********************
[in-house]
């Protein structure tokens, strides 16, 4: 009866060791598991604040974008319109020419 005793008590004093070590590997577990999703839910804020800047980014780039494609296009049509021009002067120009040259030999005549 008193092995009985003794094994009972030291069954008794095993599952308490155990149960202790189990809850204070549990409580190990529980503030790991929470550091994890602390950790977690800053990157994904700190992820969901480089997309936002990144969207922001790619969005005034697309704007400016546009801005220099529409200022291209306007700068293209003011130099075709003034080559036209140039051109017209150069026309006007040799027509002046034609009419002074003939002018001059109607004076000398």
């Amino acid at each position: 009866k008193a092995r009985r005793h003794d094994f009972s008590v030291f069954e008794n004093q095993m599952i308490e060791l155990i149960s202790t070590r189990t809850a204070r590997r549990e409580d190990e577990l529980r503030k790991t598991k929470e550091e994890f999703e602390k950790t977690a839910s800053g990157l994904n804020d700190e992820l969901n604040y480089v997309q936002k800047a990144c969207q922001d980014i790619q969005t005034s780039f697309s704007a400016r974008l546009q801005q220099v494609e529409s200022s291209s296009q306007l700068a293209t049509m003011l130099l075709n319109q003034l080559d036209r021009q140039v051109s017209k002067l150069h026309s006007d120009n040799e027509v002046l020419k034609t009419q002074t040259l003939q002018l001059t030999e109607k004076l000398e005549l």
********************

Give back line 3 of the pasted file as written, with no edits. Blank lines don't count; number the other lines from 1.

């Amino acid at each position: 009866k008193a092995r009985r005793h003794d094994f009972s008590v030291f069954e008794n004093q095993m599952i308490e060791l155990i149960s202790t070590r189990t809850a204070r590997r549990e409580d190990e577990l529980r503030k790991t598991k929470e550091e994890f999703e602390k950790t977690a839910s800053g990157l994904n804020d700190e992820l969901n604040y480089v997309q936002k800047a990144c969207q922001d980014i790619q969005t005034s780039f697309s704007a400016r974008l546009q801005q220099v494609e529409s200022s291209s296009q306007l700068a293209t049509m003011l130099l075709n319109q003034l080559d036209r021009q140039v051109s017209k002067l150069h026309s006007d120009n040799e027509v002046l020419k034609t009419q002074t040259l003939q002018l001059t030999e109607k004076l000398e005549l």